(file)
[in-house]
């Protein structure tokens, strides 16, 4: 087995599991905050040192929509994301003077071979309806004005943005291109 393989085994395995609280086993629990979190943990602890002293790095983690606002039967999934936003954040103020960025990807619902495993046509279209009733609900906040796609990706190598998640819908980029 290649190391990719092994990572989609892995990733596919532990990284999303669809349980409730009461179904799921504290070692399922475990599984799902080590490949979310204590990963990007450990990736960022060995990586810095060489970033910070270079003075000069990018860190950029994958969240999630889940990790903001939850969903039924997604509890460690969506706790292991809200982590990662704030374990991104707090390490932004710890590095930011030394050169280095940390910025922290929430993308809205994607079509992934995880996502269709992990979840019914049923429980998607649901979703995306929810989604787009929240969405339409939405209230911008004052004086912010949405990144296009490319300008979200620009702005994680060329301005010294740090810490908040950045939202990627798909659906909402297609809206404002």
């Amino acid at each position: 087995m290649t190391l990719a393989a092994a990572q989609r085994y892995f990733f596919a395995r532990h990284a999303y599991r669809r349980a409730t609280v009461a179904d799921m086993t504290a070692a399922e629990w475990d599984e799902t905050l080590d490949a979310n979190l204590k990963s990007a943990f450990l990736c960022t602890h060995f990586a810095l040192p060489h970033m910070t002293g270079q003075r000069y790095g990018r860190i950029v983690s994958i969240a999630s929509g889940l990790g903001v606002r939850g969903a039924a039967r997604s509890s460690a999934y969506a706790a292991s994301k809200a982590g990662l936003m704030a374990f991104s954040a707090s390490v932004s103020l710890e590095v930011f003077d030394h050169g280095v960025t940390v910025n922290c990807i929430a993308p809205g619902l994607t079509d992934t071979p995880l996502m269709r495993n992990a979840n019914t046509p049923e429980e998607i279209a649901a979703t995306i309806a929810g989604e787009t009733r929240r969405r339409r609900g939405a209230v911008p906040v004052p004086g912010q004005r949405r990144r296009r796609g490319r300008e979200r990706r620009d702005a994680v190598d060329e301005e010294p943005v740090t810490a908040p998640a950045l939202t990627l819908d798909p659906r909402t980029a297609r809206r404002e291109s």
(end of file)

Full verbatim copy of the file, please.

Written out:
[in-house]
């Protein structure tokens, strides 16, 4: 087995599991905050040192929509994301003077071979309806004005943005291109 393989085994395995609280086993629990979190943990602890002293790095983690606002039967999934936003954040103020960025990807619902495993046509279209009733609900906040796609990706190598998640819908980029 290649190391990719092994990572989609892995990733596919532990990284999303669809349980409730009461179904799921504290070692399922475990599984799902080590490949979310204590990963990007450990990736960022060995990586810095060489970033910070270079003075000069990018860190950029994958969240999630889940990790903001939850969903039924997604509890460690969506706790292991809200982590990662704030374990991104707090390490932004710890590095930011030394050169280095940390910025922290929430993308809205994607079509992934995880996502269709992990979840019914049923429980998607649901979703995306929810989604787009929240969405339409939405209230911008004052004086912010949405990144296009490319300008979200620009702005994680060329301005010294740090810490908040950045939202990627798909659906909402297609809206404002």
């Amino acid at each position: 087995m290649t190391l990719a393989a092994a990572q989609r085994y892995f990733f596919a395995r532990h990284a999303y599991r669809r349980a409730t609280v009461a179904d799921m086993t504290a070692a399922e629990w475990d599984e799902t905050l080590d490949a979310n979190l204590k990963s990007a943990f450990l990736c960022t602890h060995f990586a810095l040192p060489h970033m910070t002293g270079q003075r000069y790095g990018r860190i950029v983690s994958i969240a999630s929509g889940l990790g903001v606002r939850g969903a039924a039967r997604s509890s460690a999934y969506a706790a292991s994301k809200a982590g990662l936003m704030a374990f991104s954040a707090s390490v932004s103020l710890e590095v930011f003077d030394h050169g280095v960025t940390v910025n922290c990807i929430a993308p809205g619902l994607t079509d992934t071979p995880l996502m269709r495993n992990a979840n019914t046509p049923e429980e998607i279209a649901a979703t995306i309806a929810g989604e787009t009733r929240r969405r339409r609900g939405a209230v911008p906040v004052p004086g912010q004005r949405r990144r296009r796609g490319r300008e979200r990706r620009d702005a994680v190598d060329e301005e010294p943005v740090t810490a908040p998640a950045l939202t990627l819908d798909p659906r909402t980029a297609r809206r404002e291109s």